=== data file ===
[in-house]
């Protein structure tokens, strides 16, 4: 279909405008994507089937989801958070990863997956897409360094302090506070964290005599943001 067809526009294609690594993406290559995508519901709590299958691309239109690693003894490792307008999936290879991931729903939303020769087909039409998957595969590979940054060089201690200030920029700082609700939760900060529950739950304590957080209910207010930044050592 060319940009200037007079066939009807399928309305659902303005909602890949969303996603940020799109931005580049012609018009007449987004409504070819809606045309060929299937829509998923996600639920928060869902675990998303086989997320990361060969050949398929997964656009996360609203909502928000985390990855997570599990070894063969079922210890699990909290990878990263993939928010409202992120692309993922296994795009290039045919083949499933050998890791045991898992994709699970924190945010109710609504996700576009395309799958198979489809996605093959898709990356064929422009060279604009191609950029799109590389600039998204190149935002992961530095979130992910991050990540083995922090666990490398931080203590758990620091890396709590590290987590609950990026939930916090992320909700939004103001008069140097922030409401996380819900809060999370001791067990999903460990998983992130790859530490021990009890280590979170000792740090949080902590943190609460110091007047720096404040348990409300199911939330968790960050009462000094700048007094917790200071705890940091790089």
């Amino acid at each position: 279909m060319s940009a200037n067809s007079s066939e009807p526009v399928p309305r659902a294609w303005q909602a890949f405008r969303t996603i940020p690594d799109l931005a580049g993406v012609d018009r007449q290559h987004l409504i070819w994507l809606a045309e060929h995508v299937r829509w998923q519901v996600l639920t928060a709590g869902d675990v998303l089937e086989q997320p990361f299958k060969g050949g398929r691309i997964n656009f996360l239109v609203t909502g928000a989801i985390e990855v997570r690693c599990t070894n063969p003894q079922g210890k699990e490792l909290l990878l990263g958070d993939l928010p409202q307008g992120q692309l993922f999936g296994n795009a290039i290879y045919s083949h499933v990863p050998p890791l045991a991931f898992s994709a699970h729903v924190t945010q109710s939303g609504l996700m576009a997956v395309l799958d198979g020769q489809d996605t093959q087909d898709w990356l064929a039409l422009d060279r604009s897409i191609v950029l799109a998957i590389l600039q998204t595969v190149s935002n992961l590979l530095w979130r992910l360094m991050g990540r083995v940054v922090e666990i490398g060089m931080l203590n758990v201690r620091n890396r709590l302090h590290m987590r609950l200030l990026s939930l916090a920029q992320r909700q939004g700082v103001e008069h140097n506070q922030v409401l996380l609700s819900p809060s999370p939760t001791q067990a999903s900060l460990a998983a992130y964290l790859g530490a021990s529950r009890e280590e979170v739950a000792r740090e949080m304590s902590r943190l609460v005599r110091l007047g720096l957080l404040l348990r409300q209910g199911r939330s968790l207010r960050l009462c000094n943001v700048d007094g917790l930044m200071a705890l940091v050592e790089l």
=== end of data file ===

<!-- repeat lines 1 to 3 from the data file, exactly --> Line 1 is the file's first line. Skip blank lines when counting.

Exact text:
[in-house]
């Protein structure tokens, strides 16, 4: 279909405008994507089937989801958070990863997956897409360094302090506070964290005599943001 067809526009294609690594993406290559995508519901709590299958691309239109690693003894490792307008999936290879991931729903939303020769087909039409998957595969590979940054060089201690200030920029700082609700939760900060529950739950304590957080209910207010930044050592 060319940009200037007079066939009807399928309305659902303005909602890949969303996603940020799109931005580049012609018009007449987004409504070819809606045309060929299937829509998923996600639920928060869902675990998303086989997320990361060969050949398929997964656009996360609203909502928000985390990855997570599990070894063969079922210890699990909290990878990263993939928010409202992120692309993922296994795009290039045919083949499933050998890791045991898992994709699970924190945010109710609504996700576009395309799958198979489809996605093959898709990356064929422009060279604009191609950029799109590389600039998204190149935002992961530095979130992910991050990540083995922090666990490398931080203590758990620091890396709590590290987590609950990026939930916090992320909700939004103001008069140097922030409401996380819900809060999370001791067990999903460990998983992130790859530490021990009890280590979170000792740090949080902590943190609460110091007047720096404040348990409300199911939330968790960050009462000094700048007094917790200071705890940091790089």
């Amino acid at each position: 279909m060319s940009a200037n067809s007079s066939e009807p526009v399928p309305r659902a294609w303005q909602a890949f405008r969303t996603i940020p690594d799109l931005a580049g993406v012609d018009r007449q290559h987004l409504i070819w994507l809606a045309e060929h995508v299937r829509w998923q519901v996600l639920t928060a709590g869902d675990v998303l089937e086989q997320p990361f299958k060969g050949g398929r691309i997964n656009f996360l239109v609203t909502g928000a989801i985390e990855v997570r690693c599990t070894n063969p003894q079922g210890k699990e490792l909290l990878l990263g958070d993939l928010p409202q307008g992120q692309l993922f999936g296994n795009a290039i290879y045919s083949h499933v990863p050998p890791l045991a991931f898992s994709a699970h729903v924190t945010q109710s939303g609504l996700m576009a997956v395309l799958d198979g020769q489809d996605t093959q087909d898709w990356l064929a039409l422009d060279r604009s897409i191609v950029l799109a998957i590389l600039q998204t595969v190149s935002n992961l590979l530095w979130r992910l360094m991050g990540r083995v940054v922090e666990i490398g060089m931080l203590n758990v201690r620091n890396r709590l302090h590290m987590r609950l200030l990026s939930l916090a920029q992320r909700q939004g700082v103001e008069h140097n506070q922030v409401l996380l609700s819900p809060s999370p939760t001791q067990a999903s900060l460990a998983a992130y964290l790859g530490a021990s529950r009890e280590e979170v739950a000792r740090e949080m304590s902590r943190l609460v005599r110091l007047g720096l957080l404040l348990r409300q209910g199911r939330s968790l207010r960050l009462c000094n943001v700048d007094g917790l930044m200071a705890l940091v050592e790089l």